Tuesday 14 September 2021

Not Understood: Chris Trotter Replies To Susan St John.

Wishful Thinker: While the people from the “leafy suburbs’” salaries, house-prices, social-status and children’s futures depend upon them not understanding either the economic disadvantages of unequal wealth distribution, or the sheer dehumanising agony of grinding poverty, then they will go on not understanding it. Do you not understand, Susan, even after 30 years? They don’t want to know! Their ignorance is blissful.

I HAVE BEEN an admirer of Susan St John and her work for the best part of 30 years. So much so that in 1992 I put her picture on the cover of my magazine, New Zealand Political Review. In a country where the number of progressive public intellectuals is shrinking alarmingly, Susan stands out as a forthright champion of social justice for New Zealand’s most vulnerable citizens.

It is sobering, therefore, to find myself branded a cynic by this tireless campaigner against child poverty – not to mention being called out for my patronising and dismissive attitude towards Labour-voting women! Had the case Susan presented in rebuttal of my Daily Blog post “Staying Focused: Why Labour Still Won’t Help The Poor” been strong one, I would have breathed a heavy sigh of contrition and retired hurt.

But, Susan’s case was not strong, it was weak. The old saying, “If wishes were horses, then beggars would ride”, sprang to mind. Or, perhaps more accurately: “If expressions of support for the poor were more than empty rhetoric, then beggars would no longer be found sleeping on our streets.”

Because what Susan read in my posting wasn’t cynicism, it was realism (albeit expressed with a fair measure of sarcasm). That the reality described is grim I would not for one minute dispute. That I would be a great deal happier if this government’s conduct of social policy showed more evidence of empathy and courage is, similarly, indisputable. But wishing something was so, doesn’t make it so. The grim realities of poverty in New Zealand must be faced squarely – and so must this Labour Government’s consistent failure to adopt the policies required to reduce it.

According to Susan: “Two things drive the ‘don’t do anything about the poor’ group attitude. The first is naked self-interest, the second is ignorance.” I agree. Unfortunately, Susan declines to properly interrogate the former, and spends far too much time speculating about the latter.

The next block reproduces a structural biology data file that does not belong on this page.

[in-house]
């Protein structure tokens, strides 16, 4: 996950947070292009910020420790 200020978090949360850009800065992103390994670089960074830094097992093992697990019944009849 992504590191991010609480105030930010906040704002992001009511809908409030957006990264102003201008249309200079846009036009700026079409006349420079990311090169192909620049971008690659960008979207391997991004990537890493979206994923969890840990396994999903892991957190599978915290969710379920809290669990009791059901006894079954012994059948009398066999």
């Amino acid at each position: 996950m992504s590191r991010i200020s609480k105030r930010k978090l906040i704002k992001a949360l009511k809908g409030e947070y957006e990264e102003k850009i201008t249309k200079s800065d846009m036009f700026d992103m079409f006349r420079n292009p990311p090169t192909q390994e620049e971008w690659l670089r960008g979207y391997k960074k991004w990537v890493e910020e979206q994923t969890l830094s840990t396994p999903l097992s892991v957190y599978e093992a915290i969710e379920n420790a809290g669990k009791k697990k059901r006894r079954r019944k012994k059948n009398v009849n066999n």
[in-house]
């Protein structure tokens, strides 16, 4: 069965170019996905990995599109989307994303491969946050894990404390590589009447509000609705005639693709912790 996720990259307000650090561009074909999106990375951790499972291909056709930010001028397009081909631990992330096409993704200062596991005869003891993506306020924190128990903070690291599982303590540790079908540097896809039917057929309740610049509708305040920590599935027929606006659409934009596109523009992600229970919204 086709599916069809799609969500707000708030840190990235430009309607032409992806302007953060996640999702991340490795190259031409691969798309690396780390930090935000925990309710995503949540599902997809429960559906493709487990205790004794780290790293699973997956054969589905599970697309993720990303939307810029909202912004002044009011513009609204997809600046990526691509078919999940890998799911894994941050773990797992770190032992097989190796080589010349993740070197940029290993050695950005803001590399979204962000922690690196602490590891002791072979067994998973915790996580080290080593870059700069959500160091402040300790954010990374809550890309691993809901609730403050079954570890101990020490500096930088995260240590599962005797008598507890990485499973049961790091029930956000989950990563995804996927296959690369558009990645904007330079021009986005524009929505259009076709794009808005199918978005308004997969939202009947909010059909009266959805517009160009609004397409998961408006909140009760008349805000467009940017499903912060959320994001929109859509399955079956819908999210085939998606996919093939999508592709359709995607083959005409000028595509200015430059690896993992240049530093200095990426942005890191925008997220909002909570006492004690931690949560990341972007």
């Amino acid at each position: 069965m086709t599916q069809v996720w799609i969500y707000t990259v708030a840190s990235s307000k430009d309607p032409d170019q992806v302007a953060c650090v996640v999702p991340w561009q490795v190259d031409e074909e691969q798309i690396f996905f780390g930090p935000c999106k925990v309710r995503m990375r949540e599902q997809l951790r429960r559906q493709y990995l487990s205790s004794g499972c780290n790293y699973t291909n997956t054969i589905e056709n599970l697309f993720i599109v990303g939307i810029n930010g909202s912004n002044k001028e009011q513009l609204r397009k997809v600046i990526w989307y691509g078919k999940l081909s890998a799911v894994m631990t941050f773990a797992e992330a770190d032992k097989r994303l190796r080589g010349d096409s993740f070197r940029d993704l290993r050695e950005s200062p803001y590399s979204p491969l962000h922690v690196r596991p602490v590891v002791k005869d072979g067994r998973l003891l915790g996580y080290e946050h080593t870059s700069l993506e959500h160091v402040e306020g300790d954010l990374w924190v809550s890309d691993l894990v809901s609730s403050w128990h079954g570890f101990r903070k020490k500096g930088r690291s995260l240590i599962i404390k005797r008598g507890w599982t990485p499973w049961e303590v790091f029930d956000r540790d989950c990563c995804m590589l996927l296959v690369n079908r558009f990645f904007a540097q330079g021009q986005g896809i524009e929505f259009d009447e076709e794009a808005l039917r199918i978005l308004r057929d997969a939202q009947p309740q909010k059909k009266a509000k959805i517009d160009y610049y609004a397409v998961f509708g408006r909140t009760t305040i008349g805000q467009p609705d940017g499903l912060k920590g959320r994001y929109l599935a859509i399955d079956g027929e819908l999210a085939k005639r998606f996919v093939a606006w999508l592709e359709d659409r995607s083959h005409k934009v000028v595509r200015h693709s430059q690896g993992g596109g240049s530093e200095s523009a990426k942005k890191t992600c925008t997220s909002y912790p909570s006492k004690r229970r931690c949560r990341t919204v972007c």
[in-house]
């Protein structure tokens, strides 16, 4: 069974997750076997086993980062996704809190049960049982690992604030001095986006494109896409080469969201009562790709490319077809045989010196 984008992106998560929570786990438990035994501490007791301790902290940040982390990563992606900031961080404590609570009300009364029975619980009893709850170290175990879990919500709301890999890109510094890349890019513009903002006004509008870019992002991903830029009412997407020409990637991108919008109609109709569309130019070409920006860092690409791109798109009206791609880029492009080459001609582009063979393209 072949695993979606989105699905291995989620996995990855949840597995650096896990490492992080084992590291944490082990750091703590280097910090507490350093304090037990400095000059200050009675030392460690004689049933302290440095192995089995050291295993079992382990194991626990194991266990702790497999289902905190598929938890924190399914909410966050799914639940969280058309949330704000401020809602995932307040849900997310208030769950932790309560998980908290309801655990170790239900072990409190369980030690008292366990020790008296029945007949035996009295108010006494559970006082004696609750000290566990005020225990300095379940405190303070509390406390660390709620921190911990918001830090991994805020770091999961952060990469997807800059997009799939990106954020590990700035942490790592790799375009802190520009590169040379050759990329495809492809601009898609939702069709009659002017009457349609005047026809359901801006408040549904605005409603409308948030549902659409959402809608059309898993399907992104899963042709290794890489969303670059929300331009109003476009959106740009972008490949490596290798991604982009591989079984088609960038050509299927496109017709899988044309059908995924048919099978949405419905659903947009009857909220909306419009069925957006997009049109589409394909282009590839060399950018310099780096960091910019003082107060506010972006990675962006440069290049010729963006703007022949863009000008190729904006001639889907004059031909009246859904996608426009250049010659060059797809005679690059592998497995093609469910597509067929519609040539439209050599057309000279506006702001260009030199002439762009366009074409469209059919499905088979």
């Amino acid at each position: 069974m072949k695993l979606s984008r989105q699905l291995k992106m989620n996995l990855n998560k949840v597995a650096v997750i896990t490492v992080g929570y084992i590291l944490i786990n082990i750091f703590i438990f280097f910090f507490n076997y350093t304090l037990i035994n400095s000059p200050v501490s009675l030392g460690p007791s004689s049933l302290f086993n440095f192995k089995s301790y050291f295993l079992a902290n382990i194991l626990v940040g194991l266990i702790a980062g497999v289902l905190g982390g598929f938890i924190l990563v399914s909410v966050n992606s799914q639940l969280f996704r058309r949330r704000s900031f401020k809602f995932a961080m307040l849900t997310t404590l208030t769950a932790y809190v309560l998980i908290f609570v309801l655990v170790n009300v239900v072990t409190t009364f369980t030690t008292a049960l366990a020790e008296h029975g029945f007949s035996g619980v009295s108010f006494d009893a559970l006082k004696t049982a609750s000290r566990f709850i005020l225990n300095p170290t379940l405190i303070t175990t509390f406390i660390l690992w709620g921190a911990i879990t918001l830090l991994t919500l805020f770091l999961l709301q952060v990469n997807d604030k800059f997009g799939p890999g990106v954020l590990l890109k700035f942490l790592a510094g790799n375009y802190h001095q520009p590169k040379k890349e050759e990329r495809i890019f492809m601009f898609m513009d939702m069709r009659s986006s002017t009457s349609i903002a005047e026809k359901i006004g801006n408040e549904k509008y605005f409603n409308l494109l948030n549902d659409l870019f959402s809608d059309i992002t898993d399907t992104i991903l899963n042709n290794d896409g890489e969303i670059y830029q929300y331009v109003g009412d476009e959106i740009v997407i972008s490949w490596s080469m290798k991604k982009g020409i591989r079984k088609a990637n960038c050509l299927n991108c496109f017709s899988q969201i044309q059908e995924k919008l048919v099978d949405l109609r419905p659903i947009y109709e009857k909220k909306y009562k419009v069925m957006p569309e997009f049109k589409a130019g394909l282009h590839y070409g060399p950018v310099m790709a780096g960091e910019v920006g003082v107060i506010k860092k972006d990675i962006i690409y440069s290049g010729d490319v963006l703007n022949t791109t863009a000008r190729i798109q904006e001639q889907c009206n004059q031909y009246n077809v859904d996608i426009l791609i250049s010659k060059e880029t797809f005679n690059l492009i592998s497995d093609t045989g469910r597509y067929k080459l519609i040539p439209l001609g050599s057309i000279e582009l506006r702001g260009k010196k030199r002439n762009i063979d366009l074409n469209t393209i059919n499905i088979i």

“Naked self-interest” is a fearsome beast – with a truly terrifying ability to prevent us from hearing any argument calculated to weaken its grip on our priorities. It was the American journalist and social reformer, Upton Sinclair (1878-1968) who expressed this aspect of self-interest best. “It is very difficult to make a man understand something,” wrote Sinclair, “when his salary depends upon him not understanding it.”

Knowing this to be true from bitter personal experience, I could only shake my head sadly as Susan waxed eloquent about Jacinda Ardern re-dedicating herself to the task of making “a more equal society” by providing “the leadership she’s so good at, to get the neoliberal left to re-envision the future.” How did she propose to do this? “In a sentence: appeal to their self-interest and challenge their ignorance.”

And off Susan went, in her best imitation of Don Quixote, tilting at the same windmills against which she has been setting her lance these past 30 years: The counterproductive under-investment in Māori and Pasifika communities upon which New Zealand’s economic future will increasingly depend. The dangerous stigmatisation of the poor, which our increasing reliance on private philanthropy only intensifies. (There’s a reason why people talk about something being “as cold as charity”.) The self-evident benefit to the whole of society of providing jobs, housing, health and education to all citizens. The fundamental moral obligation on the part of all human-beings to prevent children from suffering in circumstances of acute material deprivation.

But, Dear God, Susan! If this worked, it would have worked already. It would have worked 30 years ago when Jim Anderton, Sandra Lee and Jeanette Fitzsimons offered every single one of those policies to the New Zealand electorate and saw the Alliance’s vote drop from 18.3 percent to just 7.74 percent in the space of three consecutive elections. (Only to disappear altogether from the New Zealand Parliament three years later.)

While the people from the “leafy suburbs’” salaries, house-prices, social-status and children’s futures depend upon them not understanding either the economic disadvantages of unequal wealth distribution, or the sheer dehumanising agony of grinding poverty, then they will go on not understanding it. Do you not understand, Susan, even after 30 years? They don’t want to know! Their ignorance is blissful.